When I first heard that When Wrong Is Right, now playing at the Eclectic Company Theatre in Valley Village, CA, involved a dance marathon, my thoughts immediately went to the movie, They Shoot Horses, Don’t They? Indeed, this play and that film have a lot in common. They’re both set during the Great Depression, and both stories have an air of hopelessness and despair. When Wrong Is Right, however, uses those elements to weave a very different kind of story.

In its latest Main Stage performance, LA-based theatre company Theatre Unleashed (TU) presents a beautifully crafted production of John Steinbeck's Of Mice and Men, illustrating humanity's continued struggle for connection, empathy, and compassion as we maneuver through life's experiences.  Calling upon Steinbeck's classic tale of loneliness, hardship, and social stigma, Theatre Unleashed delivers a production that is poignant in its timeliness and necessary to our society's ongoing conversation of inclusion, understanding, and equality.  Through Of Mice and Men, audiences will no doubt be in awe of the company's endless talent and creative energy while walking away with a renewed desire for embracing goodwill and sensitivity.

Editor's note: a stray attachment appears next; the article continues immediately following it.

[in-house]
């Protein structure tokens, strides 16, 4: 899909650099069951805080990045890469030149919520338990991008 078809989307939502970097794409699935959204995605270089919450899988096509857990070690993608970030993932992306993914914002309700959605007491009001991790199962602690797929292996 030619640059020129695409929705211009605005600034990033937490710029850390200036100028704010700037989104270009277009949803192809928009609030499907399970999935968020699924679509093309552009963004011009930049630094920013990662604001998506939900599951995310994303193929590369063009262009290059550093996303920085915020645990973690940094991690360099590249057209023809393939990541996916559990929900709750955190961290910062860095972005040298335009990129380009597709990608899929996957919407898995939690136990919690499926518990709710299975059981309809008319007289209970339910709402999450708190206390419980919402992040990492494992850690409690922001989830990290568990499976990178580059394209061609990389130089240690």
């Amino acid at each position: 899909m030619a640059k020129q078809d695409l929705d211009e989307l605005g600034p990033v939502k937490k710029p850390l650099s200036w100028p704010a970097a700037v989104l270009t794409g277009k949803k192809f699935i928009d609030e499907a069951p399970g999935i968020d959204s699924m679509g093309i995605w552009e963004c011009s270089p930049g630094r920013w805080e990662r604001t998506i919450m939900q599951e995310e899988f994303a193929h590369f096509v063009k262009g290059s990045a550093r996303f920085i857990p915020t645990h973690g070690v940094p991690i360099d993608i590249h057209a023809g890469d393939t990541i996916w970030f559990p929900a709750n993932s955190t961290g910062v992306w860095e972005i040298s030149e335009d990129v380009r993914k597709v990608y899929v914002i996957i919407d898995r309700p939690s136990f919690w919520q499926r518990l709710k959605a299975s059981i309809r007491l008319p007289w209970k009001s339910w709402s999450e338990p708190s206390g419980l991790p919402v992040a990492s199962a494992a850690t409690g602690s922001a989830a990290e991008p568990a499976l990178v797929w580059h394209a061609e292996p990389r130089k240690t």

"What do you know about this mendacity thing? Hell! I could write a book on it! I could write a book on it and still not cover the subject. Think of all the lies I got to put up with!–Pretenses! Ain’t that mendacity? Having to pretend stuff you don’t think or feel or have any idea of?"  This line from Tennessee Williams' Pulitzer Prize-winning play, Cat on a Hot Tin Roof, artfully encapsulates the quagmire with which we find ourselves in relationships, as a society, and - horrifyingly - within the political climate of our country: forced to survive within an unending battle of truth and lies, all for varying purposes, leaving us struggling to clarify fact from illusion - either finding our place within the world or succumbing to the madness it provokes.  It is this exhausting battle for honesty that influences the characters of The Antaeus Theatre Company's production of Cat on a Hot Tin Roof, which recently inaugurated the company's new home at the Kiki & David Gindler Performing Arts Center in Glendale, CA.  In a powerful production that expertly examines the depths to which humans will augment, reshape, and blatantly disregard the truth to maintain their place in the world, avoid their fate, or willfully remain ignorant of its costs, Antaeus' Cat on a Hot Tin Roof deftly tackles one of Williams' most incredible masterpieces at a significant time in our history, when mendacity knows no bounds and threatens to be our undoing.